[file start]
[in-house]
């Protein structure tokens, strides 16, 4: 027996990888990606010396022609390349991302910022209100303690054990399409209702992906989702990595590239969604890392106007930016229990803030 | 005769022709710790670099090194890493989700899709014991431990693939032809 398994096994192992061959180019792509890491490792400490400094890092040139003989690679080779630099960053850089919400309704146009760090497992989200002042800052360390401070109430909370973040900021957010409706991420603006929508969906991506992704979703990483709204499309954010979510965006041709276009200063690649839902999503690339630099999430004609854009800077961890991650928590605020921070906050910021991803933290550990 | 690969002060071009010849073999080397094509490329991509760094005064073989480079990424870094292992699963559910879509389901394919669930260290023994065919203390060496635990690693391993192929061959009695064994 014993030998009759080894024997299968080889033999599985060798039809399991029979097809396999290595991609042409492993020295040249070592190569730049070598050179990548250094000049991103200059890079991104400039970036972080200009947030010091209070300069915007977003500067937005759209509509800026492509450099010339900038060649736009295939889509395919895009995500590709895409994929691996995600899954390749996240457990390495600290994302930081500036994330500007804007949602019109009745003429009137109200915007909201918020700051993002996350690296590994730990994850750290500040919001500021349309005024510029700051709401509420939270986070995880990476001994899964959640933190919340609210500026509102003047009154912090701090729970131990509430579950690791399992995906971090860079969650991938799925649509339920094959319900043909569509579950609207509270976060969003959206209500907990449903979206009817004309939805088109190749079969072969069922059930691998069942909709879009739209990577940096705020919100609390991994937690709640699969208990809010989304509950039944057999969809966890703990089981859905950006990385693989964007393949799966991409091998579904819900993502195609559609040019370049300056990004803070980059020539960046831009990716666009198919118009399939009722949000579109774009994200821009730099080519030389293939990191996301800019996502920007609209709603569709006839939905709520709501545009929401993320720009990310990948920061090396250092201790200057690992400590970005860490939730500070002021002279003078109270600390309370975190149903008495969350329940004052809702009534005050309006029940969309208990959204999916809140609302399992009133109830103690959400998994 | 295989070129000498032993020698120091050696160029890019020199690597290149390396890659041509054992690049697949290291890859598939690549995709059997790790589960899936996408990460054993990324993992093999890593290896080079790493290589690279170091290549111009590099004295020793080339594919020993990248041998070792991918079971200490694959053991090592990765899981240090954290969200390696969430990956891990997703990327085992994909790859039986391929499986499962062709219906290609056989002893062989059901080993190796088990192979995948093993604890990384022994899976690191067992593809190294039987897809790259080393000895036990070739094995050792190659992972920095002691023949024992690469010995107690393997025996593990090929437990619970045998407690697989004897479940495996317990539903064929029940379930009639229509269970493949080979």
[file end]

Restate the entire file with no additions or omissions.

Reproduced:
[in-house]
């Protein structure tokens, strides 16, 4: 027996990888990606010396022609390349991302910022209100303690054990399409209702992906989702990595590239969604890392106007930016229990803030 | 005769022709710790670099090194890493989700899709014991431990693939032809 398994096994192992061959180019792509890491490792400490400094890092040139003989690679080779630099960053850089919400309704146009760090497992989200002042800052360390401070109430909370973040900021957010409706991420603006929508969906991506992704979703990483709204499309954010979510965006041709276009200063690649839902999503690339630099999430004609854009800077961890991650928590605020921070906050910021991803933290550990 | 690969002060071009010849073999080397094509490329991509760094005064073989480079990424870094292992699963559910879509389901394919669930260290023994065919203390060496635990690693391993192929061959009695064994 014993030998009759080894024997299968080889033999599985060798039809399991029979097809396999290595991609042409492993020295040249070592190569730049070598050179990548250094000049991103200059890079991104400039970036972080200009947030010091209070300069915007977003500067937005759209509509800026492509450099010339900038060649736009295939889509395919895009995500590709895409994929691996995600899954390749996240457990390495600290994302930081500036994330500007804007949602019109009745003429009137109200915007909201918020700051993002996350690296590994730990994850750290500040919001500021349309005024510029700051709401509420939270986070995880990476001994899964959640933190919340609210500026509102003047009154912090701090729970131990509430579950690791399992995906971090860079969650991938799925649509339920094959319900043909569509579950609207509270976060969003959206209500907990449903979206009817004309939805088109190749079969072969069922059930691998069942909709879009739209990577940096705020919100609390991994937690709640699969208990809010989304509950039944057999969809966890703990089981859905950006990385693989964007393949799966991409091998579904819900993502195609559609040019370049300056990004803070980059020539960046831009990716666009198919118009399939009722949000579109774009994200821009730099080519030389293939990191996301800019996502920007609209709603569709006839939905709520709501545009929401993320720009990310990948920061090396250092201790200057690992400590970005860490939730500070002021002279003078109270600390309370975190149903008495969350329940004052809702009534005050309006029940969309208990959204999916809140609302399992009133109830103690959400998994 | 295989070129000498032993020698120091050696160029890019020199690597290149390396890659041509054992690049697949290291890859598939690549995709059997790790589960899936996408990460054993990324993992093999890593290896080079790493290589690279170091290549111009590099004295020793080339594919020993990248041998070792991918079971200490694959053991090592990765899981240090954290969200390696969430990956891990997703990327085992994909790859039986391929499986499962062709219906290609056989002893062989059901080993190796088990192979995948093993604890990384022994899976690191067992593809190294039987897809790259080393000895036990070739094995050792190659992972920095002691023949024992690469010995107690393997025996593990090929437990619970045998407690697989004897479940495996317990539903064929029940379930009639229509269970493949080979």